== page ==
Understanding Conflict-Related Sexual Violence

In conflicts within countries, and with other countries, civilians are often caught in the crossfire and one of the most damaging impacts on civilians is the threat of sexual violence. Building on the definition put forth by the Rome Statute of the International Criminal Court, sexual violence includes rape, sexual slavery, forced prostitution, forced pregnancy, forced abortion, sexual mutilation and sexual torture. It can be sexual violence, it can be gender-based violence, it can be gender neutral and it can be sexualized violence, too. Conflict-related sexual violence is accompanied by either force or a threat to force against the victim or a third party and is done without or against the consent of the victim.
Some major instances around the world of conflict-related sexual violence can be seen in the following cases:
● Between 20,000 and 50,000 women were raped during the war in Bosnia in the early 1990s
● Between 50,000 and 64,000 internally displaced women suffered sexual assault at the hands of combatants in Sierra Leone
● 500,000 women were raped during the 100 days of conflict in the Rwandan genocide 
● In 2008 and 2009, the reported cases of sexual violence in the Democratic Republic of the Congo totaled 15,314 and 15,297, respectively
● In the Democratic Republic of Congo approximately 1,100 rapes are being reported each month, with an average of 36 women and girls raped every day. It is believed that over 200,000 women have suffered from sexual violence in that country since armed conflict began.
● The rape and sexual violation of women and girls is pervasive in the conflict in the Darfur region of Sudan.
● Sexual violence was a characterizing feature of the 14-year long civil war in Liberia.

What does the law say?
Since conflicts fall under the domain of global politics, and a state in conflict is not always able / willing to offer its civilian population the protection it deserves and needs, we turn to International Law to address conflicts. The Geneva Conventions are of relevance to this important issue facing women. In particular, Common Article 3 of the Geneva Convention explicitly prohibits “violence to life” “murder of all kinds” and “cruel treatment and torture” to be inflicted upon non-combatants during non-international armed conflicts. The Fourth Geneva Convention is also of significance because it recognizes that fact that although women are rarely part of the actual fighting, most of the affected civilians are usually women. Article 27 in particular protects women from being victims of several conflict-related sexual violence crimes during war and armed conflict.   Article 147 is of also importance because it explicitly holds that Member States are obligated under international law to punish the perpetrators—persons guilty of violent acts against women. It categorizes several war crimes such as: willful killing, torture and inhumane treatment. In addition, UN Security Council Resolution 1325 (October 2000), is significant because it focuses solely on the effect of war on women, affirms the UN’s commitment to the protection of women during armed conflict and exhorts more participation of women in decision-making peacekeeping procedures; protection of women and girls and respect for their rights.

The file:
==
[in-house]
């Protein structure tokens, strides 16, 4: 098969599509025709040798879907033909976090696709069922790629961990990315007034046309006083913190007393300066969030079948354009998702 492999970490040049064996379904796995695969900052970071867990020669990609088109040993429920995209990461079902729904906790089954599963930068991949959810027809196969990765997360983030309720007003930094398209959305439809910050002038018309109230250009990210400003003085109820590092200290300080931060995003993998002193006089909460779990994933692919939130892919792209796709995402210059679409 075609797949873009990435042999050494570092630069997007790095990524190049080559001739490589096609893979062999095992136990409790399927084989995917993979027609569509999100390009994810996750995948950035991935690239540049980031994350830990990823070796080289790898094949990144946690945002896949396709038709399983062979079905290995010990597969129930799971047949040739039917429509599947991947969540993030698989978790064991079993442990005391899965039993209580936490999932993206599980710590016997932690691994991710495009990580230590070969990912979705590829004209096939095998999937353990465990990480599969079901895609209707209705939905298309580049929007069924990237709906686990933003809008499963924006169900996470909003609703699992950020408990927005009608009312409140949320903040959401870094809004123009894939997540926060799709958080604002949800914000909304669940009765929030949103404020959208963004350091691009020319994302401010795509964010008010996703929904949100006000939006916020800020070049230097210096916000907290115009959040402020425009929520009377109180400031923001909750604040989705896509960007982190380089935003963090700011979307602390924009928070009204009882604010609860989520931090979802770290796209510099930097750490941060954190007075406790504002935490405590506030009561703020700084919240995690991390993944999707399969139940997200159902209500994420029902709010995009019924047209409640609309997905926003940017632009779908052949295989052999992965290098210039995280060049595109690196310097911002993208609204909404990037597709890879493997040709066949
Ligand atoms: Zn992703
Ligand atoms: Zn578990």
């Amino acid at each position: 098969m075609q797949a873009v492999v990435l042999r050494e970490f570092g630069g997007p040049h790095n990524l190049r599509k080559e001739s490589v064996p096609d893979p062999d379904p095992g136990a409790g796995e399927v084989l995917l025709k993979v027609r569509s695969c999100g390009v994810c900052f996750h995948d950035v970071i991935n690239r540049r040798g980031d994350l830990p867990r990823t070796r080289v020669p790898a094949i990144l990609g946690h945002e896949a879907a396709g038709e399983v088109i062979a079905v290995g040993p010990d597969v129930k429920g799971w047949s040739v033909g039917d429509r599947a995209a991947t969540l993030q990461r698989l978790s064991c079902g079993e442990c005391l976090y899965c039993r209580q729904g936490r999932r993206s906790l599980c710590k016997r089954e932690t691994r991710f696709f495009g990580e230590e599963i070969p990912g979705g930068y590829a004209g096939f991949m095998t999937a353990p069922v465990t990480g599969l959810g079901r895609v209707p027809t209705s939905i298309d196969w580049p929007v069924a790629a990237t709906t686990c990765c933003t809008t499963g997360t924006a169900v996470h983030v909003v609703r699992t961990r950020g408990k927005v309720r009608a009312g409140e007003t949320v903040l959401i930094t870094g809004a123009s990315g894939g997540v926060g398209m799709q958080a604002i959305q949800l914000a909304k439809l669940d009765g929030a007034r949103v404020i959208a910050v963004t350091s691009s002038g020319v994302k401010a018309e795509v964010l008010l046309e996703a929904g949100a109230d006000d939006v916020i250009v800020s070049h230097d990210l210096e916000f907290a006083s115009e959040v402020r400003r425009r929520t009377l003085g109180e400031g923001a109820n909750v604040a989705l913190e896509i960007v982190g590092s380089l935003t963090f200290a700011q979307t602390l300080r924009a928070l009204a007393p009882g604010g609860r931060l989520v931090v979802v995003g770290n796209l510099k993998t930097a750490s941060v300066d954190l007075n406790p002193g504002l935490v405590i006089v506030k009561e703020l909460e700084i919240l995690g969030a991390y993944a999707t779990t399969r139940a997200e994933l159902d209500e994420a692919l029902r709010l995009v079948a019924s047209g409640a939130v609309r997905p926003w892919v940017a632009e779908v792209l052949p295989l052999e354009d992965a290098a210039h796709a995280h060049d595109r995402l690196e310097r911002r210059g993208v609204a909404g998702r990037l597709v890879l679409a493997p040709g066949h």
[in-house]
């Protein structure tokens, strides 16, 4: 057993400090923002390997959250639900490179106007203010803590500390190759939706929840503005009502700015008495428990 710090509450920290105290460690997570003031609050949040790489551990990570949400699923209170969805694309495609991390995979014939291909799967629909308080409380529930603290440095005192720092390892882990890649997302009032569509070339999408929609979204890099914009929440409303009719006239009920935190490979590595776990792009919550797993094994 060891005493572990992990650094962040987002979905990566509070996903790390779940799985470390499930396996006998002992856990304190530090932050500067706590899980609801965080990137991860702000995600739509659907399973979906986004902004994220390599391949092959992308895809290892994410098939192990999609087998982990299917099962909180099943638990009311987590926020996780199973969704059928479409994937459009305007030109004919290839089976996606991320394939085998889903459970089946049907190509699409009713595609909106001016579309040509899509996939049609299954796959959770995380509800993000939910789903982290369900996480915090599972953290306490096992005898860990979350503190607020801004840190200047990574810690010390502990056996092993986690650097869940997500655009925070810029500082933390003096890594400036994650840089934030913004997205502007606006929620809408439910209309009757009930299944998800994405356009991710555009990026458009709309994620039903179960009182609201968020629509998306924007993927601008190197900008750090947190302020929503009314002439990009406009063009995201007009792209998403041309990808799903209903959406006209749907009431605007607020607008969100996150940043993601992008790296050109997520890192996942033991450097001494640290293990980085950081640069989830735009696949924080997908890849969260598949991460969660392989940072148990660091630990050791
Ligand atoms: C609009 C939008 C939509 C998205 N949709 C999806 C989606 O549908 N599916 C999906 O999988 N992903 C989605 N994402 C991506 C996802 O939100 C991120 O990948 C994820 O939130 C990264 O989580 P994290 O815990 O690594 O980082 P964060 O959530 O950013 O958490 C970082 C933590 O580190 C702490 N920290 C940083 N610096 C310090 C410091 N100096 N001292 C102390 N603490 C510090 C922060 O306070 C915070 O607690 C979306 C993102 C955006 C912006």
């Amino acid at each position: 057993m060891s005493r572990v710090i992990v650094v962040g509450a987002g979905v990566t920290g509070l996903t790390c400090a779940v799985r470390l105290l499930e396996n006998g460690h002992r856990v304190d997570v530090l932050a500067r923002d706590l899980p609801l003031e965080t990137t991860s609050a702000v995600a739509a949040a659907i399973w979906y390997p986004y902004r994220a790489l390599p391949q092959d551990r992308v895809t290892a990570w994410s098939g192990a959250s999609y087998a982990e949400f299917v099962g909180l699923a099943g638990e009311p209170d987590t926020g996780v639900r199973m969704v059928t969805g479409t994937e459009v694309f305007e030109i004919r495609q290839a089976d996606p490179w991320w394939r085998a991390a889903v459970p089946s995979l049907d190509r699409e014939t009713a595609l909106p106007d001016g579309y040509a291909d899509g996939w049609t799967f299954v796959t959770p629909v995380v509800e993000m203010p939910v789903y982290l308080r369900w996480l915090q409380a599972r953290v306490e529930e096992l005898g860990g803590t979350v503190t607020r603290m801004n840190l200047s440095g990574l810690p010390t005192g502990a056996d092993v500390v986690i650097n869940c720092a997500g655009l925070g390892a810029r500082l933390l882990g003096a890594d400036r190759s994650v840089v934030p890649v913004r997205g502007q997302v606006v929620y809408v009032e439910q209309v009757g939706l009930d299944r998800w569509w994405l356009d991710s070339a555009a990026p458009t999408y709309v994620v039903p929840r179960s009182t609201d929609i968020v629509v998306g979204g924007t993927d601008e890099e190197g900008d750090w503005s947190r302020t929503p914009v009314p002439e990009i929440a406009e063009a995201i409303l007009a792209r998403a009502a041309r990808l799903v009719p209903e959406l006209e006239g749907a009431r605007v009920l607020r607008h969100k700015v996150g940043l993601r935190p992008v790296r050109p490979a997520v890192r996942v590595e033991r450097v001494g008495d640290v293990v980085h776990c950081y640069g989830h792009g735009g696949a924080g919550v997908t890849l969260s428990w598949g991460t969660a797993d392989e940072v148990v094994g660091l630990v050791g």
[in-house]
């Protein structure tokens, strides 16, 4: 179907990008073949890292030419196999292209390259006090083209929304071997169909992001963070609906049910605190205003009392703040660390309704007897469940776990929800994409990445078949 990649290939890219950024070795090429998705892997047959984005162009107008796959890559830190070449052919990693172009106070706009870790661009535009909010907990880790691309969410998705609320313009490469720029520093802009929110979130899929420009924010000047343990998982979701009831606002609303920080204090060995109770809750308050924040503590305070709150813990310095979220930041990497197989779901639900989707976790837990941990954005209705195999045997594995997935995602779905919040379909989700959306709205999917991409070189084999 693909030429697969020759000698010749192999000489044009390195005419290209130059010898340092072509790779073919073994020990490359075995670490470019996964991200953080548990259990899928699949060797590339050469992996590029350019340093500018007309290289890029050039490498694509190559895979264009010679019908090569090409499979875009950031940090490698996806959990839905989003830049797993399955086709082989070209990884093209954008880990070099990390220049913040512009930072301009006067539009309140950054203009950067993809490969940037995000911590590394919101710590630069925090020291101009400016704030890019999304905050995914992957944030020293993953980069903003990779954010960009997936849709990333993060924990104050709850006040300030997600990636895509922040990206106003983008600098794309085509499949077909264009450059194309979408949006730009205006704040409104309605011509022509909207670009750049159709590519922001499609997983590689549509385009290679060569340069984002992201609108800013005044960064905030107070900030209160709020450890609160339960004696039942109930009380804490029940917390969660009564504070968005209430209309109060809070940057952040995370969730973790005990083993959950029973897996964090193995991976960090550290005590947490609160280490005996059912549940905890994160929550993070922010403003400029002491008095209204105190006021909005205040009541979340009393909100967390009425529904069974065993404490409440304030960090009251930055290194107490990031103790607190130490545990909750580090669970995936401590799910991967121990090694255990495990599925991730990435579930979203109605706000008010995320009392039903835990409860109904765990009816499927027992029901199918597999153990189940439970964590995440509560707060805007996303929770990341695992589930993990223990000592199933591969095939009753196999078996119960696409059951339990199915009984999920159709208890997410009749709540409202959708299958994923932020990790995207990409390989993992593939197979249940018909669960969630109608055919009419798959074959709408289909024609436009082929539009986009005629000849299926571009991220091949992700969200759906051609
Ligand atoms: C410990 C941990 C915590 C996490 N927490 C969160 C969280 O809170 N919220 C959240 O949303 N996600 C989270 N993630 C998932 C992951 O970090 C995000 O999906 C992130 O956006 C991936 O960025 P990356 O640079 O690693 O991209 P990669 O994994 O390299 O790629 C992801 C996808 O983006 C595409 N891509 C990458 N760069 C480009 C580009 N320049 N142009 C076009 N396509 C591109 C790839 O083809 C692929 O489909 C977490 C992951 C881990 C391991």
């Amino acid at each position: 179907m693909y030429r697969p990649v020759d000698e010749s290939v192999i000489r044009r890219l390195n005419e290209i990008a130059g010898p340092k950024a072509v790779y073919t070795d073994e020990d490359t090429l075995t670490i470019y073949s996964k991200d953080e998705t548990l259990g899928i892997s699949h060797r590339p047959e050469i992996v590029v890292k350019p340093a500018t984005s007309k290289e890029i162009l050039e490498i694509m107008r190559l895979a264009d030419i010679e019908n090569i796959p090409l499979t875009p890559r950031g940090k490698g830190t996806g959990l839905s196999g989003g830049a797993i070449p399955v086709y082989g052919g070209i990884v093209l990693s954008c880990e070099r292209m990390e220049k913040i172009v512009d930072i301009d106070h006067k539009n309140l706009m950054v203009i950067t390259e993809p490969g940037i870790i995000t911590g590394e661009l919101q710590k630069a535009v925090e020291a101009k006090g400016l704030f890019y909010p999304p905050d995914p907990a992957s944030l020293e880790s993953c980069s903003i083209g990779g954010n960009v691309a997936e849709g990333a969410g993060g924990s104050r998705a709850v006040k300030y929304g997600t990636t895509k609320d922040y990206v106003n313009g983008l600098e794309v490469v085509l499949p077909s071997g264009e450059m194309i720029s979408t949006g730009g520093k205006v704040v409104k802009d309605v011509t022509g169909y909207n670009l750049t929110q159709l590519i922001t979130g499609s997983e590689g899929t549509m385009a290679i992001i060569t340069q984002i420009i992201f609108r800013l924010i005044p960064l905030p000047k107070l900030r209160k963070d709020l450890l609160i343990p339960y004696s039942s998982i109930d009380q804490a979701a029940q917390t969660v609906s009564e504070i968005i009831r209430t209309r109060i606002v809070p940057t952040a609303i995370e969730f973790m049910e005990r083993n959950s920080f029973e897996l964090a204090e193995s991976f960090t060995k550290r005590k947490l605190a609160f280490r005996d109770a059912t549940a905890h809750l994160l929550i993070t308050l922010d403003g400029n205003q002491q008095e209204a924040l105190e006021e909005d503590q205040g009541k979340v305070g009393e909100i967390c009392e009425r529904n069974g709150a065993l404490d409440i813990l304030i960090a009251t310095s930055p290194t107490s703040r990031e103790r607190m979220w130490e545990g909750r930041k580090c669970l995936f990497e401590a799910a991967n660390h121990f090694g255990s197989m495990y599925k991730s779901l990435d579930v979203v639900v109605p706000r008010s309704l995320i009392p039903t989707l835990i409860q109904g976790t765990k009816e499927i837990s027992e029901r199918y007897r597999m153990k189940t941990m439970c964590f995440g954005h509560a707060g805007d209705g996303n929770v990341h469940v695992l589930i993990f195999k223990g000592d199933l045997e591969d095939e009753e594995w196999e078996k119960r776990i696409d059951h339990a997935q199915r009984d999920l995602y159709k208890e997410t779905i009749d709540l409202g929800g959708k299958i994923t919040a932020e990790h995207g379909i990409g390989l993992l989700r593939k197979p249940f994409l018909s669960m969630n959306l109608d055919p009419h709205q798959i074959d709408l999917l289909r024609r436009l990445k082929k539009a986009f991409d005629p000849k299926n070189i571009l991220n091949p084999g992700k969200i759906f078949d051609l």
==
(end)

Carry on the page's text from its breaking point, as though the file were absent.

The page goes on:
Conflict Related Sexual Violence is vehemently prohibited by international law and is viewed as a gross violation and criminal offence. Sexual and gender violence in the context of conflict used to be viewed as a “legitimate spoil of war” or as an “unavoidable” result of war. However things took a change in 1992 with the rampant of women in former Yugoslavia. Since then efforts have been made to changes people’s attitudes and end impunity for those guilty of conflict related sexual violence. The (2002) Rome Statute of the International Criminal of Court is also of relevance as it criminalizes systematic rape and any other form of sexual violence during a conflict.  

In the Media

Chennai, India